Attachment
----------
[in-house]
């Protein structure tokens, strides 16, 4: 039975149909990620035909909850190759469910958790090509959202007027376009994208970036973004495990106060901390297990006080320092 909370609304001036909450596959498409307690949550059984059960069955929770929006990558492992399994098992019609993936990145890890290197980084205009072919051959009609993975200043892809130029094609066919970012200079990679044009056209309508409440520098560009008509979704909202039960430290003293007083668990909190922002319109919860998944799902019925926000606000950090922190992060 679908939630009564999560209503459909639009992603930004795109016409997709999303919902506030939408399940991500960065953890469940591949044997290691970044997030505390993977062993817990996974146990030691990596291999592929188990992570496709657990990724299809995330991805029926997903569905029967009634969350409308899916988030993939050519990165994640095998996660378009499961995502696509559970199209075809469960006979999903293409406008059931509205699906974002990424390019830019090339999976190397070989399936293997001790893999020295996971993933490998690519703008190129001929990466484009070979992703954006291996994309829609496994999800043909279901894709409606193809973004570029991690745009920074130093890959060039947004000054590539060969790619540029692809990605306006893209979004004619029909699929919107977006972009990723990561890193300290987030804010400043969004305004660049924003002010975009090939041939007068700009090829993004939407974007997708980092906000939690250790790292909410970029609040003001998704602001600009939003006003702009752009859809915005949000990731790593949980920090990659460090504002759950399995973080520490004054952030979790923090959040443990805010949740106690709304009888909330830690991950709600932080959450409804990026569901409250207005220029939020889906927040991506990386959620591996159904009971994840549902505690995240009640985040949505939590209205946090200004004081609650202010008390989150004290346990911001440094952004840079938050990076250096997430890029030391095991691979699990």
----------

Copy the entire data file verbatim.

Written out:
[in-house]
């Protein structure tokens, strides 16, 4: 039975149909990620035909909850190759469910958790090509959202007027376009994208970036973004495990106060901390297990006080320092 909370609304001036909450596959498409307690949550059984059960069955929770929006990558492992399994098992019609993936990145890890290197980084205009072919051959009609993975200043892809130029094609066919970012200079990679044009056209309508409440520098560009008509979704909202039960430290003293007083668990909190922002319109919860998944799902019925926000606000950090922190992060 679908939630009564999560209503459909639009992603930004795109016409997709999303919902506030939408399940991500960065953890469940591949044997290691970044997030505390993977062993817990996974146990030691990596291999592929188990992570496709657990990724299809995330991805029926997903569905029967009634969350409308899916988030993939050519990165994640095998996660378009499961995502696509559970199209075809469960006979999903293409406008059931509205699906974002990424390019830019090339999976190397070989399936293997001790893999020295996971993933490998690519703008190129001929990466484009070979992703954006291996994309829609496994999800043909279901894709409606193809973004570029991690745009920074130093890959060039947004000054590539060969790619540029692809990605306006893209979004004619029909699929919107977006972009990723990561890193300290987030804010400043969004305004660049924003002010975009090939041939007068700009090829993004939407974007997708980092906000939690250790790292909410970029609040003001998704602001600009939003006003702009752009859809915005949000990731790593949980920090990659460090504002759950399995973080520490004054952030979790923090959040443990805010949740106690709304009888909330830690991950709600932080959450409804990026569901409250207005220029939020889906927040991506990386959620591996159904009971994840549902505690995240009640985040949505939590209205946090200004004081609650202010008390989150004290346990911001440094952004840079938050990076250096997430890029030391095991691979699990």